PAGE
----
Oldest solar twin identified: VLT provides new clues to help solve lithium mystery

Aug 28, 2013
This image tracks the life of a Sun-like star, from its birth on the left side of the frame to its evolution into a red giant star on the right. On the left the star is seen as a protostar, embedded within a dusty disc of material as it forms. It later becomes a star like our Sun. After spending the majority of its life in this stage, the star's core begins to gradually heat up, the star expands and becomes redder until it transforms into a red giant. Following this stage, the star will push its outer layers into the surrounding space to form an object known as a planetary nebula, while the core of the star itself will cool into a small, dense remnant called a white dwarf star. Marked on the lower timeline are where our Sun and solar twins 18 Sco and HIP 102152 are in this life cycle. The Sun is 4.6 billion years old and 18 Sco is 2.9 billion years old, while the oldest solar twin is some 8.2 billion years old -- the oldest solar twin ever identified. By studying HIP 102152, we can get a glimpse of what the future holds for our Sun. This image is illustrative; the ages, sizes, and colours are approximate (not to scale). The protostar stage, on the far left of this image, can be some 2000 times larger than our Sun. The red giant stage, on the far right of this image, can be some 100 times larger than the Sun. Credit: ESO/M. Kornmesser

(Phys.org) —An international team led by astronomers in Brazil has used ESO's Very Large Telescope to identify and study the oldest solar twin known to date. Located 250 light-years from Earth, the star HIP 102152 is more like the Sun than any other solar twin—except that it is nearly four billion years older. This older, but almost identical, twin gives us an unprecedented chance to see how the Sun will look when it ages. The new observations also provide an important first clear link between a star's age and its lithium content, and in addition suggest that HIP 102152 may be host to rocky terrestrial planets.

Astronomers have only been observing the Sun with telescopes for 400 years—a tiny fraction of the Sun's age of 4.6 billion years. It is very hard to study the history and future evolution of our star, but we can do this by hunting for rare stars that are almost exactly like our own, but at different stages of their lives. Now astronomers have identified a star that is essentially an identical twin to our Sun, but 4 billion years older—almost like seeing a real version of the in action.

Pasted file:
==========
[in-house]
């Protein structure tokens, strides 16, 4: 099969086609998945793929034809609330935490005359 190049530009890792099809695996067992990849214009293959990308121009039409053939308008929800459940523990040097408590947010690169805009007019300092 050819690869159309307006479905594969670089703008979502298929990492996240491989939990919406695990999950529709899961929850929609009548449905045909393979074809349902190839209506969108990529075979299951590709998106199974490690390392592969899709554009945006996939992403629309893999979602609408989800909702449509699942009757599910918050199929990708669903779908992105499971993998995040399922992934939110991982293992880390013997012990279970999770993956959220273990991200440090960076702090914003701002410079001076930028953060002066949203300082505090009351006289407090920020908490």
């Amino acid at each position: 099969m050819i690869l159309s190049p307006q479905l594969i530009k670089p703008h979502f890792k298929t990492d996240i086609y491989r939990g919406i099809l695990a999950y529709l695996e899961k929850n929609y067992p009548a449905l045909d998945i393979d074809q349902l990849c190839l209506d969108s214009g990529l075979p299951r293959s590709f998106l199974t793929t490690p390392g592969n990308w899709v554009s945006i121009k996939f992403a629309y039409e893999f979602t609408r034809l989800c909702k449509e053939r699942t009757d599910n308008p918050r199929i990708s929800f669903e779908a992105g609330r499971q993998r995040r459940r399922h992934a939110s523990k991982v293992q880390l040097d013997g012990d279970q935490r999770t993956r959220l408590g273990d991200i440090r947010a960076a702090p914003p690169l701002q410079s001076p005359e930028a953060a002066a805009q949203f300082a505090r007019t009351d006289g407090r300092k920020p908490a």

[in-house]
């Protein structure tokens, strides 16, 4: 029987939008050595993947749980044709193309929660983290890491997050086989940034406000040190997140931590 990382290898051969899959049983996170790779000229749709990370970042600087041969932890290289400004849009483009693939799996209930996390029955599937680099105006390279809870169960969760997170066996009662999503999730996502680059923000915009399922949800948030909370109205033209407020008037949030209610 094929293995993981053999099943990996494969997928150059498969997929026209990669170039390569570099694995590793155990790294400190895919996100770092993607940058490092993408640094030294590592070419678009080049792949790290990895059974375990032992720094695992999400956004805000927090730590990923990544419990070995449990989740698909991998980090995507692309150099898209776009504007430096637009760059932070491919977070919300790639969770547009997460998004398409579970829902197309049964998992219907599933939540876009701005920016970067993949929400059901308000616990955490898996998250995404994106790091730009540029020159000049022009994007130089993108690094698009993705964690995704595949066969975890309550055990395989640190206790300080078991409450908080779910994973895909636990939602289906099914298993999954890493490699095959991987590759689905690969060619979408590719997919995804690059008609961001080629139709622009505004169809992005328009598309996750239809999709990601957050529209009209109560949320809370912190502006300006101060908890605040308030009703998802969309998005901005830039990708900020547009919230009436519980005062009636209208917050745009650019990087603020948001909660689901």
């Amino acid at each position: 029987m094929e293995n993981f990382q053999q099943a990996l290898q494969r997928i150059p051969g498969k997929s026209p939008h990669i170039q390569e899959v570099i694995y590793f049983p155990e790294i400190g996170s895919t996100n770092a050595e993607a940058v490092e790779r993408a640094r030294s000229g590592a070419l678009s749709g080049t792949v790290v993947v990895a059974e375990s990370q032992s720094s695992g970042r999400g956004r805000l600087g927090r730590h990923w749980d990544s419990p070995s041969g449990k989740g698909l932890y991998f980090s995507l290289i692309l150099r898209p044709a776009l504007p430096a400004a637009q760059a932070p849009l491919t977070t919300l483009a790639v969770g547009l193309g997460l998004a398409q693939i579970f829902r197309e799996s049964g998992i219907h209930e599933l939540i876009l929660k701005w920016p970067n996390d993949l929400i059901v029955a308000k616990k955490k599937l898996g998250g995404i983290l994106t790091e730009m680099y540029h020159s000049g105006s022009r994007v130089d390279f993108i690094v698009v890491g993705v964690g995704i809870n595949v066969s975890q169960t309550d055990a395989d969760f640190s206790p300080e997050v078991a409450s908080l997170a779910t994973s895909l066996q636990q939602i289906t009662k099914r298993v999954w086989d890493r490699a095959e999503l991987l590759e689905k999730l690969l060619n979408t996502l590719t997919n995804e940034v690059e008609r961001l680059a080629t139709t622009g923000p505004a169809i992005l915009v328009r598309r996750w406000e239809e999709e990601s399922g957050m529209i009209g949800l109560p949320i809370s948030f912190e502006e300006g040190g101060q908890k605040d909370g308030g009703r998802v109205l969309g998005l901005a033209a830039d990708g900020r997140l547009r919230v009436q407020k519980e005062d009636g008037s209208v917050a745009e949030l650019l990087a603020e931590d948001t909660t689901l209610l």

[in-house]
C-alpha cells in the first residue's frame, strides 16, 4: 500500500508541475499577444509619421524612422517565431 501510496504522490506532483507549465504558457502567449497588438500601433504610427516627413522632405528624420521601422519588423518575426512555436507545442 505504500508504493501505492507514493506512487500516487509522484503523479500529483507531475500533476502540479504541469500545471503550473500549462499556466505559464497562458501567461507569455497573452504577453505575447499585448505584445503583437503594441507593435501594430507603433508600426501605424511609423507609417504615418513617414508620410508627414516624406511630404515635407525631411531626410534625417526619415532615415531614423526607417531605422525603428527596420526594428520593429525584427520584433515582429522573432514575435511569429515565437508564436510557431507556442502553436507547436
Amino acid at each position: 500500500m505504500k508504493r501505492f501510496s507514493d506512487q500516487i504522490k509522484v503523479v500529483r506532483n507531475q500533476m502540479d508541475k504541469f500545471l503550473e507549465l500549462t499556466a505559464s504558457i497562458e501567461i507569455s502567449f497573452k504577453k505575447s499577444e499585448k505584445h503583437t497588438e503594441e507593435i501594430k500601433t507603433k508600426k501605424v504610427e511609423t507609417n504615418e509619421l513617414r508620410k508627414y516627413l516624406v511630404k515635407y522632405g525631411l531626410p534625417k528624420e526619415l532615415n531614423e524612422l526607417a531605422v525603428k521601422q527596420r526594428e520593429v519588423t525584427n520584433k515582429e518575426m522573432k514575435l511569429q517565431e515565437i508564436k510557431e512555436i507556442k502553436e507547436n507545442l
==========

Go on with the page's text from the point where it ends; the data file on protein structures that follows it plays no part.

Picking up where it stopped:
Jorge Melendez (Universidade de São Paulo, Brazil), the leader of the team and co-author of the new paper explains: "For decades, astronomers have been searching for solar twins in order to know our own life-giving Sun better. But very few have been found since the first one was discovered in 1997. We have now obtained superb-quality spectra from the VLT and can scrutinise solar twins with , to answer the question of whether the Sun is special."

The team studied two solar twins—one that was thought to be younger than the Sun (18 Scorpii) and one that was expected to be older (HIP 102152). They used the UVES on the Very Large Telescope (VLT) at ESO's Paranal Observatory to split up the light into its component colours so that the chemical composition and other properties of these stars could be studied in great detail.

They found that HIP 102152 in the constellation of Capricornus (The Sea Goat) is the oldest solar twin known to date. It is estimated to be 8.2 billion years old, compared to 4.6 billion years for our own Sun. On the other hand 18 Scorpii was confirmed to be younger than the Sun—about 2.9 billion years old.

This video is not supported by your browser at this time.
This 3D animation shows the life of a Sun-like star, from its birth on the left side of the frame to its evolution into a red giant star on the right. On the left the star is seen as a protostar, embedded within a dusty disc of material as it forms. It later becomes a star like our Sun. After spending the majority of its life in this stage, the star transforms into a red giant. Following this stage, the star will push its outer layers into the surrounding space to form an object known as a planetary nebula, while the core of the star itself will cool into a small, dense remnant called a white dwarf star. Marked on the lower timeline are where our Sun and solar twins 18 Sco and HIP 102152 are in this life cycle. The Sun is 4.6 billion years old and 18 Sco is 2.9 billion years old, while the oldest solar twin is some 8.2 billion years old — the oldest solar twin ever identified. By studying HIP 102152, we can get a glimpse of what the future holds for our Sun. This animation is illustrative; the ages, sizes, and colours are approximate (not to scale). The protostar stage can be some 2000 times larger than our Sun. The red giant stage can be some 100 times larger than the Sun. Credit: ESO/M. Kornmesser